February 14, 2011

Creating a vegetable garden

Very early in my 'Chambers' experience I decided to establish a vegetable garden and orchard. My previous interests (theatre, restaurants) were now several hundred kilometers away, and new hobbies were urgently needed. In the spirit of getting carried away with my own ideas, I decided not just to grow vegetables, but to become self sufficient for fruit, vegetables and herbs. For good measure I also decided to learn to cook so that I could create culinary masterpieces from my organic produce. The best laid plans...

Farmer Joe built four raised garden beds from recycled railway sleepers and I enthusiastically planted dozens of seedlings. Remember the series of mishaps I referred to in my first post? This is where they began. One week after planting, I came home from work to find the garden completely demolished. Every last plant had been pulled out by the roots and thrown aside. In a single day. Nothing left.
Insisting on a solution that didn't involve a shot gun, I had Farmer Joe string fishing line across the entire area with little strips of alfoil attached to scare away the birds. The cockatoos stayed away and I replanted, though for several weeks it looked as though crazy people lived in our house who were expecting a visitation from space.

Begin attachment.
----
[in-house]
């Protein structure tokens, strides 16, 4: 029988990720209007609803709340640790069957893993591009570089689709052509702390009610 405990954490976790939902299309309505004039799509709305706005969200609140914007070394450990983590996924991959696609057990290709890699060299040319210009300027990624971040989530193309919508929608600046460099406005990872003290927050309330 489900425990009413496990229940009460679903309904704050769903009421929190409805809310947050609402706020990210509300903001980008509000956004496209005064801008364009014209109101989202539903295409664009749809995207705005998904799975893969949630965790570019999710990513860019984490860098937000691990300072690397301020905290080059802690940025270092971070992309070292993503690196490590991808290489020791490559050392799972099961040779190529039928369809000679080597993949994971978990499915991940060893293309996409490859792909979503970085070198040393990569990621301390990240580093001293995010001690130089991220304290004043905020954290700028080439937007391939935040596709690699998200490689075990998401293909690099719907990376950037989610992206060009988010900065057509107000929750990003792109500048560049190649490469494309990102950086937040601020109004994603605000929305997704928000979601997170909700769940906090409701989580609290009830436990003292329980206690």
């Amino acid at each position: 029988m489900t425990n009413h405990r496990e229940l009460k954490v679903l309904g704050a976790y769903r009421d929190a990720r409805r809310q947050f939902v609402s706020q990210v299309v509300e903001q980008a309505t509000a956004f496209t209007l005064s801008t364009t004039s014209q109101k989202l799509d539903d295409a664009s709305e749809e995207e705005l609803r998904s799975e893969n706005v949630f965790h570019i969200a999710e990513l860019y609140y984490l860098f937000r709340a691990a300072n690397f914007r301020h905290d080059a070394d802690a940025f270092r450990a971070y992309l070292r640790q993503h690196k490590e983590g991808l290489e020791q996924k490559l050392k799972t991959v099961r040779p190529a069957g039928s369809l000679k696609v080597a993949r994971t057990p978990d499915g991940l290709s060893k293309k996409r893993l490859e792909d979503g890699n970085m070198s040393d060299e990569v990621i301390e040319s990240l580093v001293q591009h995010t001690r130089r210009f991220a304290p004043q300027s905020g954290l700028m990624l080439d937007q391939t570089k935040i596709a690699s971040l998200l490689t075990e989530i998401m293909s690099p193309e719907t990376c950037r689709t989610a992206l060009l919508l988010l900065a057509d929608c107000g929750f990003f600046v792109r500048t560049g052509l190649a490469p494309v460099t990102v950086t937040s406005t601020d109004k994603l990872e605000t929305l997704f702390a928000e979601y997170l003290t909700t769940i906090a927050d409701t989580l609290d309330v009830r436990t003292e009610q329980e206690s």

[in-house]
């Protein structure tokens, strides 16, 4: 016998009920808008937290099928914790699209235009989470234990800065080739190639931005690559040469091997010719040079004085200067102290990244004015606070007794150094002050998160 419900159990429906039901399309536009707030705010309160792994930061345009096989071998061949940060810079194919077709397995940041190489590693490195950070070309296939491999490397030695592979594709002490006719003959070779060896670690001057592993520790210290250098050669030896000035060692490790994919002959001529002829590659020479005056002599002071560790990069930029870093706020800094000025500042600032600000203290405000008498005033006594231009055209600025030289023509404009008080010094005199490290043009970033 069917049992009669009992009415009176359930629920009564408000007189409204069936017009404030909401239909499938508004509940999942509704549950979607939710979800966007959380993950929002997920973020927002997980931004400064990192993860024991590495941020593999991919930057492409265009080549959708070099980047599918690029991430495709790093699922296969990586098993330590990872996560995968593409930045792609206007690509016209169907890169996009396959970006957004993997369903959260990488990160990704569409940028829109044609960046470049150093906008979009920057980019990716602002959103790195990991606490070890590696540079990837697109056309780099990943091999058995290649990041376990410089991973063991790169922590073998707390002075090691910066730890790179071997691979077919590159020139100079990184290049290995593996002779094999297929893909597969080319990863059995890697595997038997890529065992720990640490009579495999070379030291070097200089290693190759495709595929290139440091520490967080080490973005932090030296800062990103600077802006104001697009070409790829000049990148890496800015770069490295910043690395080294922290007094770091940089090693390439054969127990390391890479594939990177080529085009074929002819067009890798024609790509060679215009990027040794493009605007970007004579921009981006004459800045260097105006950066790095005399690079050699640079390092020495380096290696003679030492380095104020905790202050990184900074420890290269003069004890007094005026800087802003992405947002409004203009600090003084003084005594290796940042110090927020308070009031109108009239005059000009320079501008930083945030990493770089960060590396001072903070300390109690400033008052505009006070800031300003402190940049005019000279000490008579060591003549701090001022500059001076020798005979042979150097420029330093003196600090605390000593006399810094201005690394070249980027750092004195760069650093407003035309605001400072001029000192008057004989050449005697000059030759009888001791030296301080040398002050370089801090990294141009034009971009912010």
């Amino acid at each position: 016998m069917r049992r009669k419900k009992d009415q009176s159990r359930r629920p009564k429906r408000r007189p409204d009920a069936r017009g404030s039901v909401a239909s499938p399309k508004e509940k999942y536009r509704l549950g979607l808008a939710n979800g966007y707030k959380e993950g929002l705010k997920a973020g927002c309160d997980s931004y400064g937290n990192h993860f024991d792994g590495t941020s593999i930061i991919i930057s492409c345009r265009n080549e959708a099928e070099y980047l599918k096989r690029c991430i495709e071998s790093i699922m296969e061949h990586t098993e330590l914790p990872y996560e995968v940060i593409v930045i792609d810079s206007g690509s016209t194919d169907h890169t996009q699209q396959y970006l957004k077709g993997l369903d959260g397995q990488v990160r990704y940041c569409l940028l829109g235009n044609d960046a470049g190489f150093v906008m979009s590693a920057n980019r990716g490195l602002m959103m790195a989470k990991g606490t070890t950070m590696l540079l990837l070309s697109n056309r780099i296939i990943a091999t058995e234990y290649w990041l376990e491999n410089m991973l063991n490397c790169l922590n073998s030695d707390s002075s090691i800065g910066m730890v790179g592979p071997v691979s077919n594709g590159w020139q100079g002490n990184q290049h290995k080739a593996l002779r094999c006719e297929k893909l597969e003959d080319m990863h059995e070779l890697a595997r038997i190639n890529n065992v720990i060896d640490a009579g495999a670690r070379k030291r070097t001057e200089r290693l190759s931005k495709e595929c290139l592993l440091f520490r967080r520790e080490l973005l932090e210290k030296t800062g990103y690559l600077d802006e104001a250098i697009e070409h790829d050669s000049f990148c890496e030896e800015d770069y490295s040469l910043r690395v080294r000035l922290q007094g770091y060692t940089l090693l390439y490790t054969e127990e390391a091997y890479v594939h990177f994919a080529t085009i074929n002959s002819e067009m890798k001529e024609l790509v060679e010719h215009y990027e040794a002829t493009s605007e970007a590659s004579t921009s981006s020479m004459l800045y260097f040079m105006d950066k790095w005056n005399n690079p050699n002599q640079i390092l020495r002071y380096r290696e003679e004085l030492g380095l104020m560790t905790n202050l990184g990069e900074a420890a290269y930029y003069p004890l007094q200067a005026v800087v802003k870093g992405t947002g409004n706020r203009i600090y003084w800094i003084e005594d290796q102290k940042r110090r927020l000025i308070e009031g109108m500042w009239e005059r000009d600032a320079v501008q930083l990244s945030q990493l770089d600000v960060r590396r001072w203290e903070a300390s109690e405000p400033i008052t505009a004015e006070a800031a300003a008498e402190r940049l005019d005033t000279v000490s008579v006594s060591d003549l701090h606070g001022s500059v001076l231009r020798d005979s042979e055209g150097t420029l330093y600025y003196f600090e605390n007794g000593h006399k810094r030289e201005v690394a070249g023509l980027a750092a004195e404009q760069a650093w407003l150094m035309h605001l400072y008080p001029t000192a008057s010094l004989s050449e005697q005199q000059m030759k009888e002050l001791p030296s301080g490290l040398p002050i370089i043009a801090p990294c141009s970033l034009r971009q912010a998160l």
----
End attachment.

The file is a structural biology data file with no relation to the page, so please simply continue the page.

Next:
The new plants matured and we began to harvest. Enter mishap number two. Farmer Joe and I were woken at dawn by the unusual sound of sheep bleating outside our bedroom window. Farmer Joe had left a gate open.
800 sheep. 800.
I stood in the dirt in my dressing gown in front of the dust bowl that had been my vegetable garden and (I am embarrassed to admit), cried. Country life has some unique challenges.

Farmer Joe built a fence, I replanted and the garden grew again. We are now enjoying bountiful harvests of tomatoes, zucchinis, sweetcorn and beans. The cockatoos stay in the trees and the sheep can only stare in from the other side of the fence.


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